Describing his time as an estate agent, Ioannou tells of the continual Groundhog Day scenario that would play out, whereby he witnessed the same oak floors, minimal white walls and Ikea furniture without let up. In the end it was Ioannou’s purchase of his own home that made him sit up and realise where his future lay, in the creation of his own artwork that would offer less obvious alternatives to the now conformist approach to contemporary interiors. “I wanted my house to stand out” Ioannou noted looking back, and tireless trips to art galleries did little to inspire him as he looked to fill his own bare walls. Faced with this, Ioannou decided to paint his first canvas; Al Pacino in Scarface. Ioannou declared that his house loved it, as did every visitor to his new gaff who passed favourable comments and added that he should create more canvases in this visually arresting pop culture vein. So without further ado, he did just that, after becoming redundant in 2001.

A fan of Pop Art innovator, Andy Warhol’s work, Ioannou took the ‘in the future everyone will be famous for 15 minutes’ artist’s lead, and pictorially manipulated his vibrant, humourous and engaging pop culture themes for his own effect. Ioannou goes to lengths to infer that he was among the first of this new breed of modern artists to re-imagine these classic Pop Art compositions that have since become commonplace in dockside apartments, penthouse suites and Georgian townhouses. Ioannou draws our attention to the fact that; "It was something I did as an experiment at first and then it turned into this huge thing and I began being commissioned regularly for something I loved doing – I was even commissioned to do a piece for Michael Caine”.

It’s not just Michael Caine who’s hung Ioannou’s iconic work in their des res though, as his individual pieces have being afforded wall space in the abodes of numerous celebrity collectors and distinguished actors and sports personalities since Ioannou crash-landed onto the contemporary figurative art scene 10 years ago. This exposure and clamour for sometimes anarchic glamour has resulted in Ioannou’s individual works and collections gaining gallery and exhibition space across Europe and the United States, as well as the artist being recognised within the industry as one of the top ten best selling and most collectable artists currently working in the UK in 2007/08, while increasing volumes of recent canvases have quickly sold out. As it currently stands, Ioannou is undoubtedly one of the most successful icon painters in the country, made famous with his highly collectable ‘Scarface’ series.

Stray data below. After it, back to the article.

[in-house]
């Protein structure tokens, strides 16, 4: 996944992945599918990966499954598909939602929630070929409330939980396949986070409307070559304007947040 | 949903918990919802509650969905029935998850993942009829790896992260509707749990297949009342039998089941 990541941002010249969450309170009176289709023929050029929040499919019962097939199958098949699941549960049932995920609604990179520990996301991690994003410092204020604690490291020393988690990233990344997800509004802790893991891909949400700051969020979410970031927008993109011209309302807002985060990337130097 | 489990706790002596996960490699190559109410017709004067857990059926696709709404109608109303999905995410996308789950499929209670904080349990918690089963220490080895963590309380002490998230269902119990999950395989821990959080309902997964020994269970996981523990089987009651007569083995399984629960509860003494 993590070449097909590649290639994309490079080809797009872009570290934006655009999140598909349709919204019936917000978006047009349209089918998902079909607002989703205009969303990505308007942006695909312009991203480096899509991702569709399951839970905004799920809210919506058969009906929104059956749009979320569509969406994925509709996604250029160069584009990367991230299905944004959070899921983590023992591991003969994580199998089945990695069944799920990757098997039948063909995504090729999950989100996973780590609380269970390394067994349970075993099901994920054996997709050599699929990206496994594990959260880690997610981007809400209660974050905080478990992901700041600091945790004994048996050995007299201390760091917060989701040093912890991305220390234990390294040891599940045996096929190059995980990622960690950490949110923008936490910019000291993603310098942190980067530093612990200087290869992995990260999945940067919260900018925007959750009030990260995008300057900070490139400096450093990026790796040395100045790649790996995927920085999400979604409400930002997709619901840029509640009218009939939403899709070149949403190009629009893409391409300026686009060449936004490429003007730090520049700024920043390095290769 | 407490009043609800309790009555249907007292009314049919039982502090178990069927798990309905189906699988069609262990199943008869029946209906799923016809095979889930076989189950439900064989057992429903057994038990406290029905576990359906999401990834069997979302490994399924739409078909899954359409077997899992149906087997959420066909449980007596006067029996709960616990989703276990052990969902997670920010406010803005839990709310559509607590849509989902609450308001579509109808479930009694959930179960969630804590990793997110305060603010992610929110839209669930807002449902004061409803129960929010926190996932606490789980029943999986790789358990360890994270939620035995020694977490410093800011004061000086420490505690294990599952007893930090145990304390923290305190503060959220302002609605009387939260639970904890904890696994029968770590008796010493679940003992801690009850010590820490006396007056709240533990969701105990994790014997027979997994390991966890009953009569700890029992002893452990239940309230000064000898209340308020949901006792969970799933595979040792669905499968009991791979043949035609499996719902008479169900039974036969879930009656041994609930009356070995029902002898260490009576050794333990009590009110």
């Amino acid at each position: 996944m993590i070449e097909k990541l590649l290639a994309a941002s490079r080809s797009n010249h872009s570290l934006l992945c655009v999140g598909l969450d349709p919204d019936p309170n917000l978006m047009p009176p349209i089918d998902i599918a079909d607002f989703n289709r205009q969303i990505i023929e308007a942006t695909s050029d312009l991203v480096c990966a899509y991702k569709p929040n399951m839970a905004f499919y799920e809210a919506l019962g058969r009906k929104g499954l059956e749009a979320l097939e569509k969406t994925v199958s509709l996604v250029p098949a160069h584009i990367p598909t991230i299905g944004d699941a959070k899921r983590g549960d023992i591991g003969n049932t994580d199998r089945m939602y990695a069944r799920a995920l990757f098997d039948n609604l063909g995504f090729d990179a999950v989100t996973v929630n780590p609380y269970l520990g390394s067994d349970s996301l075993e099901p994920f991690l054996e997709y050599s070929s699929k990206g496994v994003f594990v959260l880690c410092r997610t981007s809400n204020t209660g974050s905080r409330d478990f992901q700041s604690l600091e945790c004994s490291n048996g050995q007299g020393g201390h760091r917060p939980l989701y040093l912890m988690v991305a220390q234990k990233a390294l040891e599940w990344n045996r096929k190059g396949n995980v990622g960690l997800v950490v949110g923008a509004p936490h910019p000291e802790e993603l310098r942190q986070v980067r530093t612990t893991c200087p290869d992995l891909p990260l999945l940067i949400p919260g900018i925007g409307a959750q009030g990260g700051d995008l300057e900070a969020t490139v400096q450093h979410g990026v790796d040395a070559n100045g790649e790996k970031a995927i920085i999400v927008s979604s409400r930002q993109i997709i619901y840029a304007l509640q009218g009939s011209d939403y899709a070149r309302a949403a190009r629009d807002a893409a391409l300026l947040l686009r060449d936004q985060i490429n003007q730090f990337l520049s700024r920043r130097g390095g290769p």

His artwork has led him to work with many leading companies including Chelsea FC, Granada TV, MTV, The British Film Industry as well as gaining prominent feature space and column inches in magazines including GQ, Classic Rock & Tatler to name but a few. In addition, Ioannou works closely with the “Bobby Moore Trust Fund for Cancer Research” and has raised over £60K through his art donations. More recently he has worked with Johnny Wilkinson for the Willow Foundation Charity.

Returning to Ioannou’s specific brand of art though, and while he undeniably plunders mass media sources and streams that scream Pop Art to all and sundry, his acrylics on canvas compositions are administered by a unique and refreshed palette, which will always lend appeal to aficionados of popular taste and kitsch. One of Ioannou’s most well received collections to date was his Gangster series, which cemented him as a serious contender in the modern Pop Art stakes, and saw him, experiment and exploit a variety of techniques in which to spread his word. Aside from his more conventional acrylics, Ioannou deployed spray paints and metal fabrications to achieve the desired final effect, and even went as far as to load up a shotgun with paint pellets to underline his creative message. There’s one thing that can be said of Ioannou, and that is that he makes no apologies for his controversial pieces as he feels they are part of society as much as a painted beach scene. And who can argue with that?




View All Art Works By George Ioannou